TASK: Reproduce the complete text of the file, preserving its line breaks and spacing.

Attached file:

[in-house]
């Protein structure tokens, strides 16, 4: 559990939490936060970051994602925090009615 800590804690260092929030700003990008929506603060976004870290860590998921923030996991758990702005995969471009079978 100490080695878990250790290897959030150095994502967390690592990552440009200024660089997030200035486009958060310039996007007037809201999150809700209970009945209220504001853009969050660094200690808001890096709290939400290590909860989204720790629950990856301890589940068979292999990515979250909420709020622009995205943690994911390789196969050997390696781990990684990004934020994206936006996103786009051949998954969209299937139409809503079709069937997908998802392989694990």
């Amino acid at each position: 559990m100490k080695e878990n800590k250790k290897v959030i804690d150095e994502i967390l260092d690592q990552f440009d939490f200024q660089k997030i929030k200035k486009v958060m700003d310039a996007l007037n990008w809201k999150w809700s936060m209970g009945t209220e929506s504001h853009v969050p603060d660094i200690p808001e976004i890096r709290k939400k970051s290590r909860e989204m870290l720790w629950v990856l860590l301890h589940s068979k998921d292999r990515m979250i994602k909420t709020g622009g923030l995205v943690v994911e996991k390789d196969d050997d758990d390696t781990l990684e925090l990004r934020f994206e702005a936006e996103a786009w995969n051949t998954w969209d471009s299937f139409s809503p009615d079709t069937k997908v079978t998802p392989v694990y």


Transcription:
[in-house]
């Protein structure tokens, strides 16, 4: 559990939490936060970051994602925090009615 800590804690260092929030700003990008929506603060976004870290860590998921923030996991758990702005995969471009079978 100490080695878990250790290897959030150095994502967390690592990552440009200024660089997030200035486009958060310039996007007037809201999150809700209970009945209220504001853009969050660094200690808001890096709290939400290590909860989204720790629950990856301890589940068979292999990515979250909420709020622009995205943690994911390789196969050997390696781990990684990004934020994206936006996103786009051949998954969209299937139409809503079709069937997908998802392989694990």
């Amino acid at each position: 559990m100490k080695e878990n800590k250790k290897v959030i804690d150095e994502i967390l260092d690592q990552f440009d939490f200024q660089k997030i929030k200035k486009v958060m700003d310039a996007l007037n990008w809201k999150w809700s936060m209970g009945t209220e929506s504001h853009v969050p603060d660094i200690p808001e976004i890096r709290k939400k970051s290590r909860e989204m870290l720790w629950v990856l860590l301890h589940s068979k998921d292999r990515m979250i994602k909420t709020g622009g923030l995205v943690v994911e996991k390789d196969d050997d758990d390696t781990l990684e925090l990004r934020f994206e702005a936006e996103a786009w995969n051949t998954w969209d471009s299937f139409s809503p009615d079709t069937k997908v079978t998802p392989v694990y």